Templated job descriptions attract the wrong candidates or discourage qualified individuals from applying, leading to a role-candidate mismatch. Over-reliance on keywords when screening candidates overlooks potential, missing opportunities on both ends. Additionally, non-existent or scattered talent pipelines hinder recruiters' sourcing effectiveness, resulting in prolonged vacancies.

The consequence of all this is that instead of focusing on interviews, which should be their main focus, recruiting teams spend most of their time overcoming the limitations of technology and the failure modes of the hiring process.

So how can companies tackle this challenge?

How to tackle this challenge

To navigate this challenge, organizations can:

  1. Conduct a thorough evaluation of the entire recruitment process, identifying friction points and bottlenecks.
  2. Set aside time and budget for restructuring the workflows that don’t work, and consider replacing the ineffective tools with software that enables recruiters to do their best work.
  3. Prioritize areas where technology can enhance efficiency without sacrificing the human touch and implement AI-led automation selectively. For example, invest in AI-driven tools for interview-related admin to free up recruiters, so they can focus on finding the best talent.

This brings us to challenge number 5: The limitations of current recruitment technology.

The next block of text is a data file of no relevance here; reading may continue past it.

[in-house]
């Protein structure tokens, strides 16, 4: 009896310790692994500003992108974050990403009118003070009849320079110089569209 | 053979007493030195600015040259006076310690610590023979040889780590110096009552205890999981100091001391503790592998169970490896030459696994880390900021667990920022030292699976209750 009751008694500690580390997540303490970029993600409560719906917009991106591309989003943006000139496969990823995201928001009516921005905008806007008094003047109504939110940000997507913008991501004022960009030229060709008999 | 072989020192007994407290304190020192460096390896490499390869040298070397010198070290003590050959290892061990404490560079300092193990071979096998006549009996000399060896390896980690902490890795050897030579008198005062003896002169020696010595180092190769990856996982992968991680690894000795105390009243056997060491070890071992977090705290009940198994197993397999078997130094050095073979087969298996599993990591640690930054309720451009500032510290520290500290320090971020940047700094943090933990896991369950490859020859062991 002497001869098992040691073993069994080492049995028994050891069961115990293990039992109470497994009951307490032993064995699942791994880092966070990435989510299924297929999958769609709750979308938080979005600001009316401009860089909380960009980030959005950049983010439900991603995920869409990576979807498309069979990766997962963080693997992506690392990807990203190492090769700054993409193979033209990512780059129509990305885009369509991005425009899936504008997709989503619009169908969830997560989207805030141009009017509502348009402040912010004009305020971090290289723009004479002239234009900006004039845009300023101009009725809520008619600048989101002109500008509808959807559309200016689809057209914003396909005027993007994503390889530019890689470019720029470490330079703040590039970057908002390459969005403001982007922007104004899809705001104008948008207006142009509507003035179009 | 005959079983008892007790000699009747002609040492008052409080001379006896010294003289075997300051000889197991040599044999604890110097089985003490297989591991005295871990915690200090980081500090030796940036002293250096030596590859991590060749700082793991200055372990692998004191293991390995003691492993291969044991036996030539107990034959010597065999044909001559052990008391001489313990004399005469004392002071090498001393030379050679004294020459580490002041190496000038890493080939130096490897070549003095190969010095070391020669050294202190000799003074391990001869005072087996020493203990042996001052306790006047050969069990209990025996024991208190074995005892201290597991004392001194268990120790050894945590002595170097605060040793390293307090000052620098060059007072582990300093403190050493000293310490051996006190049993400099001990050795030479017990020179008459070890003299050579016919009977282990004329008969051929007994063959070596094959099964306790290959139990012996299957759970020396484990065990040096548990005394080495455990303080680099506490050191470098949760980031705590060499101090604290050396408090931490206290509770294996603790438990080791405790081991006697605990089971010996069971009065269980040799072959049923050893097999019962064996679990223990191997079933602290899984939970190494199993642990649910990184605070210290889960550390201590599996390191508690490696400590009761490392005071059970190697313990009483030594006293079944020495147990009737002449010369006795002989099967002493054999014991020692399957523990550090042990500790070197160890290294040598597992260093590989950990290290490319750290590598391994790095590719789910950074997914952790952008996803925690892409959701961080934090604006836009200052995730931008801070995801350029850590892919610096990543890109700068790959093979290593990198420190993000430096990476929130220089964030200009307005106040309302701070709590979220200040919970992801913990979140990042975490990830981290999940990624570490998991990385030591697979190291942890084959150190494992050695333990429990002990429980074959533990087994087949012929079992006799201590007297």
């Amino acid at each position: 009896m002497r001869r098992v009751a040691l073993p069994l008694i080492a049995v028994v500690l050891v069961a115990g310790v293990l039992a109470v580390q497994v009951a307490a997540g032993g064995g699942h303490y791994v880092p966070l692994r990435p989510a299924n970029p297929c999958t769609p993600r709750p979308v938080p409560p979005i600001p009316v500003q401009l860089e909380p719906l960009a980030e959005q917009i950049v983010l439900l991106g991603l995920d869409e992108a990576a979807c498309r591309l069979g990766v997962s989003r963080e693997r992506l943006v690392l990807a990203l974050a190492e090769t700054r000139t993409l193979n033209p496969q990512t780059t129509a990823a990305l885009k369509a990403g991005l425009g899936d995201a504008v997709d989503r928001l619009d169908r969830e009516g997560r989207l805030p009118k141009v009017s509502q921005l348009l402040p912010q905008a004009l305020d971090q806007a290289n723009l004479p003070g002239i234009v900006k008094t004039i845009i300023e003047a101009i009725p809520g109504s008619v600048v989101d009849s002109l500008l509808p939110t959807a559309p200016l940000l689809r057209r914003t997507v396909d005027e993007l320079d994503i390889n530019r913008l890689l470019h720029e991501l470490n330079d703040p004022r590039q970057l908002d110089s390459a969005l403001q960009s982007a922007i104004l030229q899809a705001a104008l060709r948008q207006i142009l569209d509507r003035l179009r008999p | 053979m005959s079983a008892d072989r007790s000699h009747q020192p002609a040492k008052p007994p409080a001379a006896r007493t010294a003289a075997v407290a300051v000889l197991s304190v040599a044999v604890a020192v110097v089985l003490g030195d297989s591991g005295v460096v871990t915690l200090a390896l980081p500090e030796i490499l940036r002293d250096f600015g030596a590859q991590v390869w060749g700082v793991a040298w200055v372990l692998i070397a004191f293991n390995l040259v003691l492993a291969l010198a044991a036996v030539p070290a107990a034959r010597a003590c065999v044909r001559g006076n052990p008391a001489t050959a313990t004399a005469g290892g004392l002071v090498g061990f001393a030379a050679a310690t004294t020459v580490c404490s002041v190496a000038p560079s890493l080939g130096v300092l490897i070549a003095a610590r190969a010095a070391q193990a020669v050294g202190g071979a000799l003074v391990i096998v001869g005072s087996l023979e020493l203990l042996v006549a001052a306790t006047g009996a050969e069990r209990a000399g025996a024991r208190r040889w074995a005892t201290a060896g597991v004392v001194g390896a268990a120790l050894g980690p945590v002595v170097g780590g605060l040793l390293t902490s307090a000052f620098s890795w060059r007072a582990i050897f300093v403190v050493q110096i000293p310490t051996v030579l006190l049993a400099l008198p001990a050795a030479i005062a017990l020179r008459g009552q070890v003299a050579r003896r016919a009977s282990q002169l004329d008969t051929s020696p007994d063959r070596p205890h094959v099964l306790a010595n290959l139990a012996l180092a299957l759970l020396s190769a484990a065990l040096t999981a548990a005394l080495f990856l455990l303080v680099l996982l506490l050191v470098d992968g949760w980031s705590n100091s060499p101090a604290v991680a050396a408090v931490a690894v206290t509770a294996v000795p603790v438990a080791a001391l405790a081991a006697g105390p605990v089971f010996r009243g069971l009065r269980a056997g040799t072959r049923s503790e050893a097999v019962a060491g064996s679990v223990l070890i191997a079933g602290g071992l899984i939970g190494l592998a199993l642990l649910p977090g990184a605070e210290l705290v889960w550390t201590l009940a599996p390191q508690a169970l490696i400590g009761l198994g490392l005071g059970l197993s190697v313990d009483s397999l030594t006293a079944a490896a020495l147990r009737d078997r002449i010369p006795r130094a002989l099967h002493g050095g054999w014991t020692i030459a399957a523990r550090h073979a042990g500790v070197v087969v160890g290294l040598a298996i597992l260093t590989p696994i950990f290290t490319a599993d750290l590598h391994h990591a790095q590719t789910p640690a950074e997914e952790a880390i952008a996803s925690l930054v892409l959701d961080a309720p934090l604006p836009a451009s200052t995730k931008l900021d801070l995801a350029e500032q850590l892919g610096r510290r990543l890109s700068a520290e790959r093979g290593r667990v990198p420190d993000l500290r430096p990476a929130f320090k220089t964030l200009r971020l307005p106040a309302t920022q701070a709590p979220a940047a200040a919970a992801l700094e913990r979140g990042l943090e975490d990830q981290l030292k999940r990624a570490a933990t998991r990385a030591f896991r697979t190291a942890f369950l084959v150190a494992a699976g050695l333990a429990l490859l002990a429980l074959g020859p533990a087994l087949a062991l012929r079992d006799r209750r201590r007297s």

Recruitment tech limitations

Many of the tech limitations companies grapple with today are considered a given, and rarely challenged.

Take interviews, for instance. They should be the most important step in the hiring process, as that’s when candidates and recruiters build rapport. But preparing the interviews takes time, and automated workflows can’t solve this problem yet.

The intake calls with hiring managers, during which job requirements are discussed, are also time-consuming tasks that recruitment software can’t take over. Transferring all the candidate data to the ATS after an interview can’t be automated by current technology neither, as interviews are unstructured data. So instead of dedicating most of their time to interviewing candidates, recruiters often have to rush this step and prioritize all the admin work - both prep and follow-ups.

The rush for speed in interviews compromises the quality of hire as recruiters focus on checklist tasks rather than understanding candidates. Again, this happens because today’s recruitment software has built-in limitations. It can automate process steps but can't grasp the logic of hiring, particularly with unstructured data.

Given that most information collected during live interviews is unstructured data, and regular tools can’t translate it into structured information to be used by other systems, today's recruitment tech stacks are unable to operate similarly to a human.

But these limitations go deeper and represent one of the biggest challenges recruiters have to deal with on a day-to-day basis.

  • Most applicant tracking systems offer a limited number of fields for candidate data, so candidate information is lost if the interview recordings aren’t stored and reviewed by the hiring team.
  • Talent pools rely on keywords stored in candidate profiles or CVs, but can’t scan for transferable skills, leading to missed opportunities.
  • Process-focused tools can’t adapt to market changes, so a spike in applicants leaves recruiters overwhelmed, while a drop in job seekers means they’ll need to source new talent.